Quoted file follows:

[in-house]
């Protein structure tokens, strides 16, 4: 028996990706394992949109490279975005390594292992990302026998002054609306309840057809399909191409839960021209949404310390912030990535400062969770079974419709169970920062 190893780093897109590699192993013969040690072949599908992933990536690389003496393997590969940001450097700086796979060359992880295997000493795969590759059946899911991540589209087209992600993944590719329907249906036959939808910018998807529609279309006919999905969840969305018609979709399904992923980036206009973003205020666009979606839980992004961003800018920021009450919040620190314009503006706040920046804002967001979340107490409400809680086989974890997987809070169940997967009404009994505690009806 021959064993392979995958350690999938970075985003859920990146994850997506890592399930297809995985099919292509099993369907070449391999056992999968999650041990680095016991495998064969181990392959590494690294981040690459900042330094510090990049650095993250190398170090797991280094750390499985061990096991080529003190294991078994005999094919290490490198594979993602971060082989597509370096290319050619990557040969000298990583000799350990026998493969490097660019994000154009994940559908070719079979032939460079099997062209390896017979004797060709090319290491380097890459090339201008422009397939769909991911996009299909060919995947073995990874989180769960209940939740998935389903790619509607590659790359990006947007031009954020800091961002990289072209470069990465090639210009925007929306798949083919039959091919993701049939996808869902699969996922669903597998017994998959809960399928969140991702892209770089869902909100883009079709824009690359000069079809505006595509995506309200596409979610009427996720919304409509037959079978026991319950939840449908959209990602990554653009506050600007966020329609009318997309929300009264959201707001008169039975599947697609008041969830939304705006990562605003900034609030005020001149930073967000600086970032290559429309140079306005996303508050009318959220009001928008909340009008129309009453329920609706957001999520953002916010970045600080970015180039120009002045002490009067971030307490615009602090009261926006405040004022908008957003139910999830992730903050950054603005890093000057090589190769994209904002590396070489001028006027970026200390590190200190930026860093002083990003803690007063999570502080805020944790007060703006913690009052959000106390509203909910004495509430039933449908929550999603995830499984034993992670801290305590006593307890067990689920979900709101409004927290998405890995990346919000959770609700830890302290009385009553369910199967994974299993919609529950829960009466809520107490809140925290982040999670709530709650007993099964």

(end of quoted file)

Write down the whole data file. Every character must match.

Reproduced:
[in-house]
């Protein structure tokens, strides 16, 4: 028996990706394992949109490279975005390594292992990302026998002054609306309840057809399909191409839960021209949404310390912030990535400062969770079974419709169970920062 190893780093897109590699192993013969040690072949599908992933990536690389003496393997590969940001450097700086796979060359992880295997000493795969590759059946899911991540589209087209992600993944590719329907249906036959939808910018998807529609279309006919999905969840969305018609979709399904992923980036206009973003205020666009979606839980992004961003800018920021009450919040620190314009503006706040920046804002967001979340107490409400809680086989974890997987809070169940997967009404009994505690009806 021959064993392979995958350690999938970075985003859920990146994850997506890592399930297809995985099919292509099993369907070449391999056992999968999650041990680095016991495998064969181990392959590494690294981040690459900042330094510090990049650095993250190398170090797991280094750390499985061990096991080529003190294991078994005999094919290490490198594979993602971060082989597509370096290319050619990557040969000298990583000799350990026998493969490097660019994000154009994940559908070719079979032939460079099997062209390896017979004797060709090319290491380097890459090339201008422009397939769909991911996009299909060919995947073995990874989180769960209940939740998935389903790619509607590659790359990006947007031009954020800091961002990289072209470069990465090639210009925007929306798949083919039959091919993701049939996808869902699969996922669903597998017994998959809960399928969140991702892209770089869902909100883009079709824009690359000069079809505006595509995506309200596409979610009427996720919304409509037959079978026991319950939840449908959209990602990554653009506050600007966020329609009318997309929300009264959201707001008169039975599947697609008041969830939304705006990562605003900034609030005020001149930073967000600086970032290559429309140079306005996303508050009318959220009001928008909340009008129309009453329920609706957001999520953002916010970045600080970015180039120009002045002490009067971030307490615009602090009261926006405040004022908008957003139910999830992730903050950054603005890093000057090589190769994209904002590396070489001028006027970026200390590190200190930026860093002083990003803690007063999570502080805020944790007060703006913690009052959000106390509203909910004495509430039933449908929550999603995830499984034993992670801290305590006593307890067990689920979900709101409004927290998405890995990346919000959770609700830890302290009385009553369910199967994974299993919609529950829960009466809520107490809140925290982040999670709530709650007993099964």